When my oldest daughter turned one many years ago she was inundated with so many gifts they filled a small kiddie pool. She was the first grand kid on my side and her dad has a large family plus being the first child of our friends she was quite the center of attention. It was quite a shock for me just how many presents one child could receive and how insistent people would be that they buy her something every time she sneezed. Things got worse once we started having a “family” party separate from the “kid” party and we suddenly had twice the presents, many of which were small plastic pieces that soon got lost. Once we had a second, and then third child the gifting got completely out of control. Suddenly everyone needed a present at everyone else’s birthday even though my kids are not upset by others getting presents and everyone started getting gifts randomly even though there was no actual reason. It was a waterfall of gifts people. Many more than my kids ever needed and these same people that were giving all of these gifts, sometimes one a month, were very critical of how many things we had for the kids. My constant pointing out of the excess that others had bought them fell on deaf ears and I began to get really frustrated. A solution had to be found!
I have spent many years trying to reign people in and insisting that we did not need more clothes, toys or whatever random things were suggested and I was largely ignored. Family members “needed” to buy the kids many things and parents of friends would tell me their kid really wanted to buy something. We tried small wish lists on Amazon. That resulted in gifts cards of various degrees of usefulness. We tried explaining about how we were cutting back and didn’t need any more stuff. This sort of worked but mostly resulted in a smaller number of gifts at holidays and then random giving all year round. We also tried doing a white elephant party at one of our daughter’s birthdays but the kids had such a diverse set of interests it didn’t really work.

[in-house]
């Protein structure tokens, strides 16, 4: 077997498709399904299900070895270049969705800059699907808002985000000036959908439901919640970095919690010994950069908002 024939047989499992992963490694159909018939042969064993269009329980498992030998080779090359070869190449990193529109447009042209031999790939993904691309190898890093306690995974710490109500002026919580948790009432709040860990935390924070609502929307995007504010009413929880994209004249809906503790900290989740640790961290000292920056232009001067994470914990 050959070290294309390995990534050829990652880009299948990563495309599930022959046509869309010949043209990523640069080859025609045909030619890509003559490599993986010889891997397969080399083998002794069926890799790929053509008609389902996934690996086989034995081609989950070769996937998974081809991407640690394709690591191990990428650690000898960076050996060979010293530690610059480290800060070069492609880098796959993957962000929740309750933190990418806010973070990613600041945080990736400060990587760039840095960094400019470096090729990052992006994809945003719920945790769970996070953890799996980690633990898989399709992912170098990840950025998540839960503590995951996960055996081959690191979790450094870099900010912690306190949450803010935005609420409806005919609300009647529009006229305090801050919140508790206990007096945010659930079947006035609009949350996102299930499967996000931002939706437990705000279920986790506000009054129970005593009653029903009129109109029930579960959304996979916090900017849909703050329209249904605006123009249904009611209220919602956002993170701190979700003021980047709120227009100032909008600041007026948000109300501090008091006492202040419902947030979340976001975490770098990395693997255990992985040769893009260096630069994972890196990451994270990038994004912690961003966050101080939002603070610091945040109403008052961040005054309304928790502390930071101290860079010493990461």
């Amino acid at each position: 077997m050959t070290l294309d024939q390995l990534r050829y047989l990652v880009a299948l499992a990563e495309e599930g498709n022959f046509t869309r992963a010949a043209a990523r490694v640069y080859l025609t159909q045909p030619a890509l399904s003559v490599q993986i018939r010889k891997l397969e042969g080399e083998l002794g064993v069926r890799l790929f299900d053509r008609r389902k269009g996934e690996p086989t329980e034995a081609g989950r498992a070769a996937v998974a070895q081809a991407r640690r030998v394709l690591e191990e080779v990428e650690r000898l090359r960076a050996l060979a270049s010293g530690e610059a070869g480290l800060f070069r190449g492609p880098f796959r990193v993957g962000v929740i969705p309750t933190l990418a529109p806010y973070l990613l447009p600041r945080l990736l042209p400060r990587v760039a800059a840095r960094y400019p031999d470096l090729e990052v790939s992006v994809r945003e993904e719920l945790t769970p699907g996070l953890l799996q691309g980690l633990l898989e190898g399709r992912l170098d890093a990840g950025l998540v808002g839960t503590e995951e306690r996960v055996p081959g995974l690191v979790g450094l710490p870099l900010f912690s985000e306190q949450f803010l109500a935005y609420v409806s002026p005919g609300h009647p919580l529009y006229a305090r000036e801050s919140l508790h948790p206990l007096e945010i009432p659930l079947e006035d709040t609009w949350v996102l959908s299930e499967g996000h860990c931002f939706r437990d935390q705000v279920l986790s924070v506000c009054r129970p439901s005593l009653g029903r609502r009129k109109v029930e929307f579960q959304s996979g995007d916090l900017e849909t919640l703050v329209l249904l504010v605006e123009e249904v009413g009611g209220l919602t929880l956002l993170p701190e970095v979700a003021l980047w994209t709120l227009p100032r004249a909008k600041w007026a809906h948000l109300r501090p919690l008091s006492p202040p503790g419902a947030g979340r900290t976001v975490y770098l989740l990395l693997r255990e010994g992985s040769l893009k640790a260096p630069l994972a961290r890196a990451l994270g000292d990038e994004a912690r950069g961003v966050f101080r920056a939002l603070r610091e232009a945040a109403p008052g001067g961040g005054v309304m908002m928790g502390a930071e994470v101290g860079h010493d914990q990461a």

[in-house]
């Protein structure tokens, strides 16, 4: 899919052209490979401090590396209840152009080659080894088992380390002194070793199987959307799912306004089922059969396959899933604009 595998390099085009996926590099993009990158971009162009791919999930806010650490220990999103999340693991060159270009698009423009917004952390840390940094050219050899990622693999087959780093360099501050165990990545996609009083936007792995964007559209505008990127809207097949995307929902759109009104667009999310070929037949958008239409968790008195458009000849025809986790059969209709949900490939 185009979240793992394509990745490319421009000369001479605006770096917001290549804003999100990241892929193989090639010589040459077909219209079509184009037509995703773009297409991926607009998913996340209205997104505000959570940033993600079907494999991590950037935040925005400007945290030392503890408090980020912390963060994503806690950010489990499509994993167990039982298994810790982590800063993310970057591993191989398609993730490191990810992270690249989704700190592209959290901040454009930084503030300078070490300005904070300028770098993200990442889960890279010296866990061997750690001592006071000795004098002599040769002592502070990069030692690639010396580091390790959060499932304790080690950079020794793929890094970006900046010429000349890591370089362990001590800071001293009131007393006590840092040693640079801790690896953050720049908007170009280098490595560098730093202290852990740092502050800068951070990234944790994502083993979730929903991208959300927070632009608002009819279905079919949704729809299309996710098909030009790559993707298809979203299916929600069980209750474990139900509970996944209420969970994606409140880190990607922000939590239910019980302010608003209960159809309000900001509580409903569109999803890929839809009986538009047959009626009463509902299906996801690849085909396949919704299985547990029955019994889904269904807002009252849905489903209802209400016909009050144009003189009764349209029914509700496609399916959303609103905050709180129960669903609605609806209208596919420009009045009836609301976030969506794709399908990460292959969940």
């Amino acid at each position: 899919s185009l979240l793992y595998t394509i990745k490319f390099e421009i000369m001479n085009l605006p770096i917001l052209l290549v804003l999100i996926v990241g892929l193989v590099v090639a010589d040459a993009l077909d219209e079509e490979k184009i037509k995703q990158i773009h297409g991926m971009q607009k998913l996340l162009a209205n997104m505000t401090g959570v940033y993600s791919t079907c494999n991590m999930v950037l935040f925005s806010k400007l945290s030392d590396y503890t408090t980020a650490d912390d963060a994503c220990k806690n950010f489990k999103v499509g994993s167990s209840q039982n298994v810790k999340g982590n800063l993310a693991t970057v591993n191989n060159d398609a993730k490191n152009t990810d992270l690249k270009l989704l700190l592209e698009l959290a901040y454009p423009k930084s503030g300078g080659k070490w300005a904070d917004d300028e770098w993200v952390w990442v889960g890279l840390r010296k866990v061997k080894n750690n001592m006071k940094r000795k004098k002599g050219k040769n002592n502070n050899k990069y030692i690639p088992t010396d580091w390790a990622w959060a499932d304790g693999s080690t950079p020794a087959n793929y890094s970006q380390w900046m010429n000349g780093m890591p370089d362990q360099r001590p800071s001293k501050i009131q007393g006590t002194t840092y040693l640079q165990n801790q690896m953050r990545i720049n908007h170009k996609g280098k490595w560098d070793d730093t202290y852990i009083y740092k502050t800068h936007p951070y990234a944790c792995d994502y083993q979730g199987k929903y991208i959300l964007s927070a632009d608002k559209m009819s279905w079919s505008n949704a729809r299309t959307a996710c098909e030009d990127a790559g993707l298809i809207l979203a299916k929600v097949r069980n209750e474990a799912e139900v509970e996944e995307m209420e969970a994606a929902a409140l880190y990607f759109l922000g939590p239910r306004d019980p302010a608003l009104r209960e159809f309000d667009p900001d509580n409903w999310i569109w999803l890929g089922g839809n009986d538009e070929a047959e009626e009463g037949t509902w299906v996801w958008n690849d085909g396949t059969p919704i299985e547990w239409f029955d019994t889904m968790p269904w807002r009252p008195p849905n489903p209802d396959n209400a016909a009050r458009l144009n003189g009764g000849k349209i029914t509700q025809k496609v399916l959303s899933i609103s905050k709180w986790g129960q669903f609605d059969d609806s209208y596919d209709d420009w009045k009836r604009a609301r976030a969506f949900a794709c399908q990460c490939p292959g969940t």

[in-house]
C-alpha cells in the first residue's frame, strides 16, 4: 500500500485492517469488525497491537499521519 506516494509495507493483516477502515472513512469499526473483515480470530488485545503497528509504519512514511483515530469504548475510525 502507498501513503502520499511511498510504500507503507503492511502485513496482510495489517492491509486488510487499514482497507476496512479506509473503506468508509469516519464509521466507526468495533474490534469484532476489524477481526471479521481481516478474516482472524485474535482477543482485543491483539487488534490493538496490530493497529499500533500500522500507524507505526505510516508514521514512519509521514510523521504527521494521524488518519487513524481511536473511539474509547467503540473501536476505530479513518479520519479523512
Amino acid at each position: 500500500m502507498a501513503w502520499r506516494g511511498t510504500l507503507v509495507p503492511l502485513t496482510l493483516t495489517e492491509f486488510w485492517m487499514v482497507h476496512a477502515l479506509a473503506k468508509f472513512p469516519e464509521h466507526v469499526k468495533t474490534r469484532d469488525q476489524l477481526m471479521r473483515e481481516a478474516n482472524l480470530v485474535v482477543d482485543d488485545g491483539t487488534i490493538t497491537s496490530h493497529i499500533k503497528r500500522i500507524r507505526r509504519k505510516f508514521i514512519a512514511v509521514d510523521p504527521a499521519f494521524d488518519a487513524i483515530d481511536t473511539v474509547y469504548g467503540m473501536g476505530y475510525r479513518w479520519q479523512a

This year I decided we have had enough. We are trying to cut back on our “stuff” and reduce our waste and all of this random gift giving was not helping. We started the seeds of change early, at our youngest’s first birthday with a very firm we prefer no gifts but if you insist on buying something stick to the wishlist (which mostly contained diapers and a couple of toys both kids could share). It worked out pretty well. He still got a lot of gifts, but nowhere near the amount the first two kids did and we had more people at the party since we invited a bunch of friends too. I also took every opportunity I could to point out cute clothing items the kids were wearing that we had received from our Buy Nothing group and to firmly state that the children did not need clothes. Thankfully people started asking me if the kids needed anything and actually listening and the number of random gifts started to slowly decline.